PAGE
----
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David Dickson on Psalm 85



David Dickson was a Presbyterian minister who was born in 1585 in Glasgow, Scotland. He was an only child, and one asked of the Lord by religious parents who had been childless for many years. Mr Dickson was first a pastor at Irvine in Ayrshire, where under his ministry ďmultitudes were convinced and convertedĒ despite the fierce persecution under Prelacy. A very close and familiar friend of James Durham, one result of their friendship was the excellent ďSum of Saving KnowledgeĒ which is usually bound with the Westminster Confession and the Catechisms. In the 1640ís he became a minister in Glasgow and professor of theology; in 1649 he moved to Edinburgh to be minister and professor at the college there until his death in 1662.


Psalm 85

To the chief musician. A psalm for the sons of Korah.

This psalm agreeth well with the condition of the church of the Jews, now fallen into new troubles, after their return from the captivity of Babylon. In the former part whereof they pray for a new proof and experience of God's mercy, to ver. 8. In the latter part is set down a comfortable answer to their prayer, and for the help of their faith in their prayer. First, they make mention of their gracious delivery from the captivity, ver. 1-3. Next, they pray for repentance, and removing of the tokens of God's wrath, ver. 4, 5. Thirdly, they pray for restoration of their miserable and dead condition wherein they were lying, by some merciful deliverance, ver. 6, 7.

As for the answer in the latter part, he prepareth himself to receive it from the Lord, and by inspiration receiveth indeed a comfortable prophecy of five notable fruits of mercy. The first is, of peace to God's people, ver. 8. The next is, of deliverance and salvation to his servants, ver. 9. The third is, of the grace of Christ unto justification, and the fruits of it, ver. 10, 11. The fourth is, of temporal blessings, upon the place where the Lord's people dwell, and that for his people's comfort, ver. 12. The fifth is, of the grace of Christ unto sanctification, ver. 13.

1. LORD, thou hast been favourable unto thy land: thou hast brought back the captivity of Jacob.

2. Thou hast forgiven the iniquity of thy people, thou hast covered all their sin. Selah.

3. Thou hast taken away all thy wrath: thou hast turned thyself from the fierceness of thine anger.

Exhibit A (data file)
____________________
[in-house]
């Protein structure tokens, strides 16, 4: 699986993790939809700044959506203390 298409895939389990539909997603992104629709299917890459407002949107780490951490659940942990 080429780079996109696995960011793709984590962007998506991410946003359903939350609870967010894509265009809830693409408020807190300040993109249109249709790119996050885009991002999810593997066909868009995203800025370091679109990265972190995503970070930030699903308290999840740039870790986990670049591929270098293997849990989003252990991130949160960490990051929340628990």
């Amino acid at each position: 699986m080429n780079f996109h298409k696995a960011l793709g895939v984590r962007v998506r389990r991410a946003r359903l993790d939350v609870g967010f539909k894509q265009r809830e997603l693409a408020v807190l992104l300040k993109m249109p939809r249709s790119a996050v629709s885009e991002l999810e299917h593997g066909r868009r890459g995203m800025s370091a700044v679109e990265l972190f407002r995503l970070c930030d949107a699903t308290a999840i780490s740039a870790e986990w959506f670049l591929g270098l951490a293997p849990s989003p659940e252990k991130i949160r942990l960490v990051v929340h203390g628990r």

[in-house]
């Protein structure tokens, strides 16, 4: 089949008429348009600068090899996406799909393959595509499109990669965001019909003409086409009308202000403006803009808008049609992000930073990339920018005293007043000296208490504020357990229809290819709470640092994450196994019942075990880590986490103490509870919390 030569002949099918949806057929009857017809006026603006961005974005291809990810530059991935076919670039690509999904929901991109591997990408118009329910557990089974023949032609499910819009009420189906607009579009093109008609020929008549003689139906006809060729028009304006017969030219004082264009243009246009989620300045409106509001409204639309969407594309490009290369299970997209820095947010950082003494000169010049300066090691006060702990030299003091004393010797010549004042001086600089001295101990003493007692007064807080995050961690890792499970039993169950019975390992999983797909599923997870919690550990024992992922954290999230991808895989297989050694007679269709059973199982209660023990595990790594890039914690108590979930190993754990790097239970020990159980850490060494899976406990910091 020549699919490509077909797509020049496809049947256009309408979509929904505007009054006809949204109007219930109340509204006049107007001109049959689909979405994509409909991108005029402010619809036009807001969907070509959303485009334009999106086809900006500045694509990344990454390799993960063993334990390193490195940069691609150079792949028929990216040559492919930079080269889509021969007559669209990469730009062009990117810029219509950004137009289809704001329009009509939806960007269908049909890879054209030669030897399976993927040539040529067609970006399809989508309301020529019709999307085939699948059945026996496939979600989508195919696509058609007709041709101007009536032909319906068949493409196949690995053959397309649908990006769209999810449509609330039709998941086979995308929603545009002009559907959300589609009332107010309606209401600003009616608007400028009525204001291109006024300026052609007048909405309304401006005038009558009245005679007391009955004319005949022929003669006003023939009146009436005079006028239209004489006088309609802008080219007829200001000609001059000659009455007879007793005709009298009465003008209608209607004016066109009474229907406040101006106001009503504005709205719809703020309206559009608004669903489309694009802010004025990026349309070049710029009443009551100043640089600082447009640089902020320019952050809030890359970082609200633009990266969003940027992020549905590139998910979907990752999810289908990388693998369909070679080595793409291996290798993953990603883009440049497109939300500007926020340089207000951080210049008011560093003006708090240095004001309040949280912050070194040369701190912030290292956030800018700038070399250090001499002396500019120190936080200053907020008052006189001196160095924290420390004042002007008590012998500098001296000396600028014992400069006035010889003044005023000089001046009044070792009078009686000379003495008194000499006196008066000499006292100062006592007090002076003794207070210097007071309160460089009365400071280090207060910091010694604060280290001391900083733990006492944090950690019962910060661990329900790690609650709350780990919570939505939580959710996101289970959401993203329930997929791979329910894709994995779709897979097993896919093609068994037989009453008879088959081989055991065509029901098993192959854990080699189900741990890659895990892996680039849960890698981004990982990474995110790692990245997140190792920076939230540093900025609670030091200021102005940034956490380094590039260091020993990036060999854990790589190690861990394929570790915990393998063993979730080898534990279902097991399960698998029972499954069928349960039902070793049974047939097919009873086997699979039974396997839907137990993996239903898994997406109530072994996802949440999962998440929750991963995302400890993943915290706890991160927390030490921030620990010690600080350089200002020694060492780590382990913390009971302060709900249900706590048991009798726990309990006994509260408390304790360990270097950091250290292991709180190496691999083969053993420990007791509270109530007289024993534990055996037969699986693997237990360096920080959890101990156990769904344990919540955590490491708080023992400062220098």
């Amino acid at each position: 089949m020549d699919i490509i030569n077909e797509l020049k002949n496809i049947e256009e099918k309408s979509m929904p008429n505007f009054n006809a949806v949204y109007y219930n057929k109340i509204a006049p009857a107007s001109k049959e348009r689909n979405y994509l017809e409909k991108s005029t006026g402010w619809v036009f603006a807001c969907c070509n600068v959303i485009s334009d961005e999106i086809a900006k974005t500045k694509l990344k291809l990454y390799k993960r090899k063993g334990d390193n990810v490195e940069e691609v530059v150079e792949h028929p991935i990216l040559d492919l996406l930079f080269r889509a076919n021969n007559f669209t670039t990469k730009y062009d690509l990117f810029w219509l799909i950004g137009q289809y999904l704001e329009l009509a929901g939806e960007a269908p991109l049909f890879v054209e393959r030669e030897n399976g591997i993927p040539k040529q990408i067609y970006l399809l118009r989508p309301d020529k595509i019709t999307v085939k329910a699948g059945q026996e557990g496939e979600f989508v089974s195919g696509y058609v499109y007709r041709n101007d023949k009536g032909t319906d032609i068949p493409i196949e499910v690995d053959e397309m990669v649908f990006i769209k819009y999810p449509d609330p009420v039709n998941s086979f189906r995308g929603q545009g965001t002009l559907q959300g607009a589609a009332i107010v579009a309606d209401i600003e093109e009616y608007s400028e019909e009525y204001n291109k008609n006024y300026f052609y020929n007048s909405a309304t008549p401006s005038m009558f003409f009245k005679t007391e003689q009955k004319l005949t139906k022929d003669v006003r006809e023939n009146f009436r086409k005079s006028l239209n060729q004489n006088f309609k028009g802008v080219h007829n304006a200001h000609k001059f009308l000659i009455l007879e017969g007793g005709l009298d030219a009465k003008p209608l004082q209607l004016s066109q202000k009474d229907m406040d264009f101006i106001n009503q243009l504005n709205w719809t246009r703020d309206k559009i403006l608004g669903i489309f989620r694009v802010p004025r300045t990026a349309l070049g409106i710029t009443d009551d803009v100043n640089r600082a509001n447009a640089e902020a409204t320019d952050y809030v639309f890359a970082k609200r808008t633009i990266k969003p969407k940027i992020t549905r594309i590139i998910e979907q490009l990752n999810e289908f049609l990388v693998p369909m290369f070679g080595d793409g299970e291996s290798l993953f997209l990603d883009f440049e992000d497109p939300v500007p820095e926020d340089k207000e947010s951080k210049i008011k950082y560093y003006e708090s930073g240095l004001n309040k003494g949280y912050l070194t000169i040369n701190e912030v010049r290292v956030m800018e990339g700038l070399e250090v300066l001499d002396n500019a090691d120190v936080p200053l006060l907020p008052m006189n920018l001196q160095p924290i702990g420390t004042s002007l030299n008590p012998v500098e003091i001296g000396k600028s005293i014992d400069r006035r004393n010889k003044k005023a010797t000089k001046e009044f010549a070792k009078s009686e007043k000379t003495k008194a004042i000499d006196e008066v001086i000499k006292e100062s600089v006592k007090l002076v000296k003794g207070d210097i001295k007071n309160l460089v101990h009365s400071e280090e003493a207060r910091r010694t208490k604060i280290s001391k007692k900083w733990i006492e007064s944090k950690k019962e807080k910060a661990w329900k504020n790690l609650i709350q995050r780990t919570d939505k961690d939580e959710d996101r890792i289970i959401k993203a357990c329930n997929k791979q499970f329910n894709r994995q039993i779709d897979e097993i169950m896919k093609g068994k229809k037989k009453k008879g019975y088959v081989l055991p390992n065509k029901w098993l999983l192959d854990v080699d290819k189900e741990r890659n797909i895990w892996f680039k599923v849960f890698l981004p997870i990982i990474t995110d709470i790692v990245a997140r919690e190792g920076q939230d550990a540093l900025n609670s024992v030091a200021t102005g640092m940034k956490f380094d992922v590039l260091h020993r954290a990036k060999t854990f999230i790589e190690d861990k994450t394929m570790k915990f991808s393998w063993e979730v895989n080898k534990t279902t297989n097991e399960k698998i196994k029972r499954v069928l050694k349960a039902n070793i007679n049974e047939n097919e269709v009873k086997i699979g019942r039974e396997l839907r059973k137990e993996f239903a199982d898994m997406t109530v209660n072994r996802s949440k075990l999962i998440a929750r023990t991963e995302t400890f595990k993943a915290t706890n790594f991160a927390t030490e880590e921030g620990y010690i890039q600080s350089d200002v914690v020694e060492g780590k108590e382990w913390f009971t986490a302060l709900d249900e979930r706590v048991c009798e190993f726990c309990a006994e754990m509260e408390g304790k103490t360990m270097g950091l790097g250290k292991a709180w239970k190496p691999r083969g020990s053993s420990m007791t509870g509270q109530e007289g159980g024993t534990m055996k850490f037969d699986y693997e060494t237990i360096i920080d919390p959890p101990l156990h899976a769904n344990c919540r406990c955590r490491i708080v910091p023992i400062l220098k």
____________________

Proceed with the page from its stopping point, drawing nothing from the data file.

After the church of the Jews had been delivered from captivity, they fell into new troubles, because of their sin and new provocations of God, and in this psalm they cry to God for mercy, and for strengthening of their faith. They acknowledge the Lord's favour in loosing their captivity, v. 1, and in forgiving their sins, v. 2, and in removing all the tokens of his wrath from them, v. 3. Whence learn, 1. After great mercies shown to Godís people, new provocations draw on new judgments, as appeareth in the change of the condition of the church here represented. 2. Neither old sins nor late, neither old judgments nor presently lying under wrath, must keep back Godís people from running unto God by prayer, for obtaining favour of God again, as the example of the church here teacheth. 3.  As no sins can make the Lord so forget his covenant with his people, as mercy should not be let forth to penitent sinners suing for grace, so no wrath is so great, as shall bar poor supplicants from access unto God, when they come to seek mercy.  4. As new necessities call to mind old supplies received from God; so they who would have any new benefit from the Lord, should thankfully remember the old, and take encouragement from those to hope for further; Lord, thou hast been favourable to thy land; thou hast brought back the captivity of Jacob. 5. As grace is the only ground of Godís bounty to His people, so is it the only ground of his peopleís prayer for new experiences of his grace; as here, God's favour is acknowledged to be the cause of bringing back the people from captivity, and the ground whereupon the psalmist foundeth his prayer: thou hast been favourable to thy land. 6. As that is a benefit indeed, which is given with remission of sins; so every one who seeketh a benefit, should desire to have the benefit which they come to seek, joined with remission of their sins: as the psalmist here maketh the bringing back from captivity a complete favour, because joined with remission of sins: without which it had been the less comfortable: thou hast forgiven the iniquity of thy people. 7. The way of Godís forgiving sins is, by not imputing them, not bringing them forth to be reckoned, but hiding them from justice's view, and covering them with the imputation of the righteousness of the Redeemer: thou hast covered all their sin. 8. As, while sin unrepented and unforgiven remaineth, wrath also remaineth; so when sin is taken away, God's wrath also is taken away; when God forgiveth sin, he taketh away its punishment; for, after he hath said, thou hast covered all their sin, he subjoineth, thou hast taken away all thy wrath; thou hast turned from the fierceness of thine anger. 9. As the consciousness of sin, and feeling of wrath lying on, and fearing the growth of it, hinder much the guilty from confident approach unto God: so the seen experiences of Godís drawing off those bars in former times, open the door for afflicted sinners confidently to come and seek mercy, as here the psalmist teacheth us, in his making of this preface to his following prayer.